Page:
Every morning for ten years you stand on the front porch, smiling and waving as Tom pulls out of the driveway. Neighbors drive past and wave. You smile and wave. This morning is no exception.
You pause a moment to take in the splendid morning. The forecast called for rain, but the sun is warm on your face and the sweet smell of honeysuckle fills the air. The weatherman got it wrong again. You feel so lucky to be alive. There’s a bounce to your step as you turn to go back inside the house.
Tom has left the coffeepot empty as usual. You always make him a full thermos to take to the office; the coffee at work is too bitter. He reminds you of his hour-long commute and his stressful job. Most mornings it irritates you because he didn’t leave you a cup, but this morning it doesn’t bother you. Tom puts himself first. But you live with it. This morning you sent him off with homemade sugar cookies. His favorite snack for his drive home. Make another pot of coffee and relax. There’s plenty of time to get the house clean before Tom comes home.
Time has gone by so fast. Not just the past couple of hours, but the past ten years. You remember the first day you met Tom. You had stepped in a crack in the sidewalk, broke the heel of your best shoes, and scattered your entire purse. Embarrassed, you tried to act composed, but you felt like a clumsy fool. Tom had smiled and helped you gather yourself. He insisted on buying you a cup of coffee to help you relax. You accepted and here you are ten years later.
Every marriage has its rough patches. You made a vow, till death do you part. Tom was the portrait of a perfect husband—to everyone but you. You had aspirations of advancing your career, starting a family, and having a happily ever after ending. He never wanted children. And no wife of his would work outside the home. Here you sit, waiting on the clothes to finish drying and the dishwasher to stop. You still have a chance for the happily ever after ending.
You don’t have time to sit and reflect on the past. Tom doesn’t appreciate a messy house or a late dinner. You need to get dressed and tidy up the bathroom. Put on the pink dress—the one Tom likes, but you hate. The bruise on your side is not as painful today, and the color is fading. It’s turned a pale yellow, almost unnoticeable. The flowers Tom sent are also fading. They sit on the dresser in the bedroom. Time to throw them out.
Did you forget to put Tom’s beer in the refrigerator? He likes his beer cold when he gets home from work. Better start the pot roast, you want it to be tender and juicy for dinner. Tom doesn’t like dry pot roast. You know what happened when the chicken was too dry last week. Oh, put the vegetables in at the right time. You don’t want them to overcook.
You sing along with the radio while setting the table. It aggravates Tom when you sing with the radio; he calls you tone deaf. Singing makes you happy, so you sing. You hear a car pull into the driveway. It’s not time for Tom to be home. The doorbell rings. You turn off the radio and answer the door. It’s your neighbor Frank, the state trooper, that lives down the block.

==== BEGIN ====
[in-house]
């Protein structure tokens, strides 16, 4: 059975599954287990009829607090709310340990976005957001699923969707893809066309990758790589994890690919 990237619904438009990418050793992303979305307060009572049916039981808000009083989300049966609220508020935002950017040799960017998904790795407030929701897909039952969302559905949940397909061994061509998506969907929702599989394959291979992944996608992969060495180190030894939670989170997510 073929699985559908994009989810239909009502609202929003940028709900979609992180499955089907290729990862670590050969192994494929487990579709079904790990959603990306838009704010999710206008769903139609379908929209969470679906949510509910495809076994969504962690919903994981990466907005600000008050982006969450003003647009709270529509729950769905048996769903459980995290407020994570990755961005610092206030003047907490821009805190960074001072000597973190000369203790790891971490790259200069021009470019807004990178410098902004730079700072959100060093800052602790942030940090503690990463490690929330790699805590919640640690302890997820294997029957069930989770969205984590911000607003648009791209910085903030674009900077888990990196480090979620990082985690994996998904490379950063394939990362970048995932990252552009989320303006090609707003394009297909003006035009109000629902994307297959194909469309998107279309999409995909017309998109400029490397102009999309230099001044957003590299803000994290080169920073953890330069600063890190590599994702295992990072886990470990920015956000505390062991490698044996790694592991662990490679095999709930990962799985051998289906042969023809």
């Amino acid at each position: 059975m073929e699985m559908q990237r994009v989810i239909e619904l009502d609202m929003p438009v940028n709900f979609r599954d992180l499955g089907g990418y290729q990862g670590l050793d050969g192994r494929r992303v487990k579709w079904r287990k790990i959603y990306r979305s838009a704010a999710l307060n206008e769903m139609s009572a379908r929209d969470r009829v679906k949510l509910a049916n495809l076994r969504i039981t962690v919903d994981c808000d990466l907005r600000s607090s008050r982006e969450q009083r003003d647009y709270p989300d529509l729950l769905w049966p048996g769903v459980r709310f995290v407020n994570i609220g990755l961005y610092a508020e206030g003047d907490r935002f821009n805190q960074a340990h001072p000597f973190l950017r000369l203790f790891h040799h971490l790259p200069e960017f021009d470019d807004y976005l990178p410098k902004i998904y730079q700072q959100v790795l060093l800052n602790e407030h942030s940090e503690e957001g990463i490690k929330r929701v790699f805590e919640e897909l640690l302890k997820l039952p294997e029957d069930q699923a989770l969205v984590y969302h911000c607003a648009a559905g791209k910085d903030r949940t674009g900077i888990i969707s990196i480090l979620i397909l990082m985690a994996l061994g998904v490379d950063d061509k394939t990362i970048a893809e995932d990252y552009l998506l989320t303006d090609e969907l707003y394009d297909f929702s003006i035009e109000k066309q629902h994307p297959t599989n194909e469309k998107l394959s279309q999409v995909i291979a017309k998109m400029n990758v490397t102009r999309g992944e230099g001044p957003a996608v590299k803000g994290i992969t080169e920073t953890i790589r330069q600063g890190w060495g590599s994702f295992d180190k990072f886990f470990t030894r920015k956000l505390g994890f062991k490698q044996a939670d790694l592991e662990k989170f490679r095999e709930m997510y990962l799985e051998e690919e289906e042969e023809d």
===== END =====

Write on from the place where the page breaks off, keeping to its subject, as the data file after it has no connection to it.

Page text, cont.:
“Sarah, I hate to tell you, Tom has been in an accident.” Frank’s voice is somber.
“Oh, God! Is he all right? Did he get hurt?” The words spill out of your mouth. You feel a burning lump creep up in your throat. You swallow hard, trying not to vomit.
“I’m sorry Sarah, Tom didn’t make it. He’s dead,” Frank says.
“No, no, that can’t be right. He’s on his way home.” Your knees feel weak. You can taste the salty tears. The funny thing about tears, they all look and taste the same. Tears of relief, joy, pain, and grief—all the same.
“Tom ran off the road a short time after he left work. They think he had a seizure,” Frank took a breath. “He was dead when the ambulance got there.”
“This can’t be real.” You cry harder, covering your face with the tail of your apron.
“Do you want me to call Linda to come over and stay with you tonight?” Frank asked. Linda was Frank’s wife. She was the first to welcome you and Tom to the neighborhood.
“If we can help, just let us know,” Frank whispers.
“Thank you, but I’ll be okay tonight,” you say brushing your hair back from your face. “Where did they take him? I need to arrange for his memorial service.”
“You can call the coroner’s office in the morning. They can help you with the details.” Frank steps off the porch to leave. He pauses. “Try to rest.”
“I will. I just need to be alone right now.” You turn and go inside.
You collapse on the sofa. You clutch your hands to keep them from trembling. Take a deep breath. You have things to do. Go clean your face and change out of that hideous pink dress.
The pot roast turned out exceptionally moist tonight. The vegetables cooked to perfection. Tom would have approved. You clear the dishes and leave them in the sink. No one to please, but yourself. You clean up the laundry room before going to sleep. Fold the towels and put the rat poison back in the cupboard. You wonder if Tom enjoyed his favorite cookies on his way home.
It doesn’t seem like a week since Tom died. You had him cremated. Tom would have wanted to be on display, not stuck in an ordinary urn. You step out of the black limo. You’re wearing the black dress, the one Tom hated. You pause and breathe in the sweet, damp air. The forecast had called for clear skies. Wrong again, weatherman. You glance at your watch, you are ten minutes late. Fashionably late to Tom’s memorial service. Perfect. Tom hated it when you were late. You shrug and enter the chapel.